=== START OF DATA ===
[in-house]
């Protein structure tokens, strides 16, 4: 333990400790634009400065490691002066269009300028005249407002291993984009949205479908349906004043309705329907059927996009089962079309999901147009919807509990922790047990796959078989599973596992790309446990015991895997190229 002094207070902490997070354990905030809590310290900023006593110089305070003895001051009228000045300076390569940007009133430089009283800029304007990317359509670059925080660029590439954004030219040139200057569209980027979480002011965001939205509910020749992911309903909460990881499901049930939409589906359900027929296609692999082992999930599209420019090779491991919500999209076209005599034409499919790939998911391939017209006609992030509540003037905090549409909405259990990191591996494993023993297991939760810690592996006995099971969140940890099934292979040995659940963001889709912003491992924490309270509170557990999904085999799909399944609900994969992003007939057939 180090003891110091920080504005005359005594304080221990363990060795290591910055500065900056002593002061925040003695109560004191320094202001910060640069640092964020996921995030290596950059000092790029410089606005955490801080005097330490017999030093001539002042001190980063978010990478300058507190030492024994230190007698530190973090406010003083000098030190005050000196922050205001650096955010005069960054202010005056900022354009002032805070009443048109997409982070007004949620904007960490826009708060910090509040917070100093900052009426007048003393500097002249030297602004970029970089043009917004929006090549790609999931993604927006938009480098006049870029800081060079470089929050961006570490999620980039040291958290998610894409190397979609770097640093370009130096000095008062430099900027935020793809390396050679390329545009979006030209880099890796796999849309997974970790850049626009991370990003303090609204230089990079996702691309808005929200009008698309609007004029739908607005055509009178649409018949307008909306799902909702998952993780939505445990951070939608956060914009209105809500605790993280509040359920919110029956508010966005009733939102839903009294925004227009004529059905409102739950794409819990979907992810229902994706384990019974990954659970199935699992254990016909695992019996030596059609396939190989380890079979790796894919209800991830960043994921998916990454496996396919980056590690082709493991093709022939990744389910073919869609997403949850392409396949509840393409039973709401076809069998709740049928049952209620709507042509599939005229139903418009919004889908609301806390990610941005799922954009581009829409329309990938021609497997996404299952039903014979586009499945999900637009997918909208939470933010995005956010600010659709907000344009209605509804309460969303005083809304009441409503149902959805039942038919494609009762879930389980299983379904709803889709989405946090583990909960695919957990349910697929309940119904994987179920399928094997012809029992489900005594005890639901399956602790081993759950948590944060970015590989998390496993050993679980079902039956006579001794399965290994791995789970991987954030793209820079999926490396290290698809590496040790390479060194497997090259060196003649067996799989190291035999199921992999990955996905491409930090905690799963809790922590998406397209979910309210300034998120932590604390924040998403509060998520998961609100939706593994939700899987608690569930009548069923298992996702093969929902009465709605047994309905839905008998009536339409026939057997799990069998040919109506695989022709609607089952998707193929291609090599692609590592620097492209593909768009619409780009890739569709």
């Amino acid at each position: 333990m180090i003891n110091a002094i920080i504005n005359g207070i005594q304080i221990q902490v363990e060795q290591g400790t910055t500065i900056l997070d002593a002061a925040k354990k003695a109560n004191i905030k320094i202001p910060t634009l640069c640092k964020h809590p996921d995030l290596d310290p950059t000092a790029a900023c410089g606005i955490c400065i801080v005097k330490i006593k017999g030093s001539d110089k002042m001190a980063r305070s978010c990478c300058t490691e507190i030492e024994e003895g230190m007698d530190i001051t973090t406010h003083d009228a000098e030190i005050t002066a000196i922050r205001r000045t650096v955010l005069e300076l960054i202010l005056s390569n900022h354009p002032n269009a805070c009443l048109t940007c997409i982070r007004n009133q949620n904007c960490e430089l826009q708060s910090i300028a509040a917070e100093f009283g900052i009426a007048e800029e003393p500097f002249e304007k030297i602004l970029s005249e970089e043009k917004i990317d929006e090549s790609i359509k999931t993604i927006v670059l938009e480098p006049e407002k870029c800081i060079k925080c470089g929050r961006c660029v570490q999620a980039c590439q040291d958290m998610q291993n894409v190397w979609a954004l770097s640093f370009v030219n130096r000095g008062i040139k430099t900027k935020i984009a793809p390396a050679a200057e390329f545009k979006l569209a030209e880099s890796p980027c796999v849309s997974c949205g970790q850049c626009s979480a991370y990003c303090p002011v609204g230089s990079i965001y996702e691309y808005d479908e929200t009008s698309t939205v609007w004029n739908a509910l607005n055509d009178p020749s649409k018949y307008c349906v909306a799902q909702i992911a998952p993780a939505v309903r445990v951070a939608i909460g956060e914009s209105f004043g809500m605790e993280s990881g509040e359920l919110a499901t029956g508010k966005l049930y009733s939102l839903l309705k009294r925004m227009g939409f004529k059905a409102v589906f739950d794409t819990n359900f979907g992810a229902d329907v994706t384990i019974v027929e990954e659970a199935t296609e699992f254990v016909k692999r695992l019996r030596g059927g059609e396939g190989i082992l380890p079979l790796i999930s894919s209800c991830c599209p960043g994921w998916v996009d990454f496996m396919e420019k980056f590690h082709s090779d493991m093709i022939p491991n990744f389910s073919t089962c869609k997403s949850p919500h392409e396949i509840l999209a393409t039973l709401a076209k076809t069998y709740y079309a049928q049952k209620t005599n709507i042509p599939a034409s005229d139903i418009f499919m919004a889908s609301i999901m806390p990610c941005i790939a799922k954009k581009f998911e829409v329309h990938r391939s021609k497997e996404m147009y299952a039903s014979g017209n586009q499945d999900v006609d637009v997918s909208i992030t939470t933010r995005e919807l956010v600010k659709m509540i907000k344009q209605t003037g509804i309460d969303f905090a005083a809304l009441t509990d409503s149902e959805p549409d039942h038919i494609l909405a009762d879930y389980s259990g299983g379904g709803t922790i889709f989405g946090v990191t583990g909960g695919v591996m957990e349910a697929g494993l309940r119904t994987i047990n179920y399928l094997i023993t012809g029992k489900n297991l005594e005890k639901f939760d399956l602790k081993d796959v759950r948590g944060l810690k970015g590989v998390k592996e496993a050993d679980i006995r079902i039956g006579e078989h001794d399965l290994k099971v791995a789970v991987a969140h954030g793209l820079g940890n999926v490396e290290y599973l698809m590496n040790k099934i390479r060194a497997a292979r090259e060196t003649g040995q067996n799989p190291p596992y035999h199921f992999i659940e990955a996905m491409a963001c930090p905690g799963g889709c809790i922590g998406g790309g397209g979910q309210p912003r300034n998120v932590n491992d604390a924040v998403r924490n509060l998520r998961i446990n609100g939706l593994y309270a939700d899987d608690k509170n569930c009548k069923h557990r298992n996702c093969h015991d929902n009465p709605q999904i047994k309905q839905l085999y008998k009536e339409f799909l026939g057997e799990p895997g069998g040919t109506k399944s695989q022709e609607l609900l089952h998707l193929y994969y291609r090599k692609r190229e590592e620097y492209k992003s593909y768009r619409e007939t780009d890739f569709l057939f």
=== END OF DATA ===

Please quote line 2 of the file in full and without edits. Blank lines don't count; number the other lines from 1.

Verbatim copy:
């Protein structure tokens, strides 16, 4: 333990400790634009400065490691002066269009300028005249407002291993984009949205479908349906004043309705329907059927996009089962079309999901147009919807509990922790047990796959078989599973596992790309446990015991895997190229 002094207070902490997070354990905030809590310290900023006593110089305070003895001051009228000045300076390569940007009133430089009283800029304007990317359509670059925080660029590439954004030219040139200057569209980027979480002011965001939205509910020749992911309903909460990881499901049930939409589906359900027929296609692999082992999930599209420019090779491991919500999209076209005599034409499919790939998911391939017209006609992030509540003037905090549409909405259990990191591996494993023993297991939760810690592996006995099971969140940890099934292979040995659940963001889709912003491992924490309270509170557990999904085999799909399944609900994969992003007939057939 180090003891110091920080504005005359005594304080221990363990060795290591910055500065900056002593002061925040003695109560004191320094202001910060640069640092964020996921995030290596950059000092790029410089606005955490801080005097330490017999030093001539002042001190980063978010990478300058507190030492024994230190007698530190973090406010003083000098030190005050000196922050205001650096955010005069960054202010005056900022354009002032805070009443048109997409982070007004949620904007960490826009708060910090509040917070100093900052009426007048003393500097002249030297602004970029970089043009917004929006090549790609999931993604927006938009480098006049870029800081060079470089929050961006570490999620980039040291958290998610894409190397979609770097640093370009130096000095008062430099900027935020793809390396050679390329545009979006030209880099890796796999849309997974970790850049626009991370990003303090609204230089990079996702691309808005929200009008698309609007004029739908607005055509009178649409018949307008909306799902909702998952993780939505445990951070939608956060914009209105809500605790993280509040359920919110029956508010966005009733939102839903009294925004227009004529059905409102739950794409819990979907992810229902994706384990019974990954659970199935699992254990016909695992019996030596059609396939190989380890079979790796894919209800991830960043994921998916990454496996396919980056590690082709493991093709022939990744389910073919869609997403949850392409396949509840393409039973709401076809069998709740049928049952209620709507042509599939005229139903418009919004889908609301806390990610941005799922954009581009829409329309990938021609497997996404299952039903014979586009499945999900637009997918909208939470933010995005956010600010659709907000344009209605509804309460969303005083809304009441409503149902959805039942038919494609009762879930389980299983379904709803889709989405946090583990909960695919957990349910697929309940119904994987179920399928094997012809029992489900005594005890639901399956602790081993759950948590944060970015590989998390496993050993679980079902039956006579001794399965290994791995789970991987954030793209820079999926490396290290698809590496040790390479060194497997090259060196003649067996799989190291035999199921992999990955996905491409930090905690799963809790922590998406397209979910309210300034998120932590604390924040998403509060998520998961609100939706593994939700899987608690569930009548069923298992996702093969929902009465709605047994309905839905008998009536339409026939057997799990069998040919109506695989022709609607089952998707193929291609090599692609590592620097492209593909768009619409780009890739569709």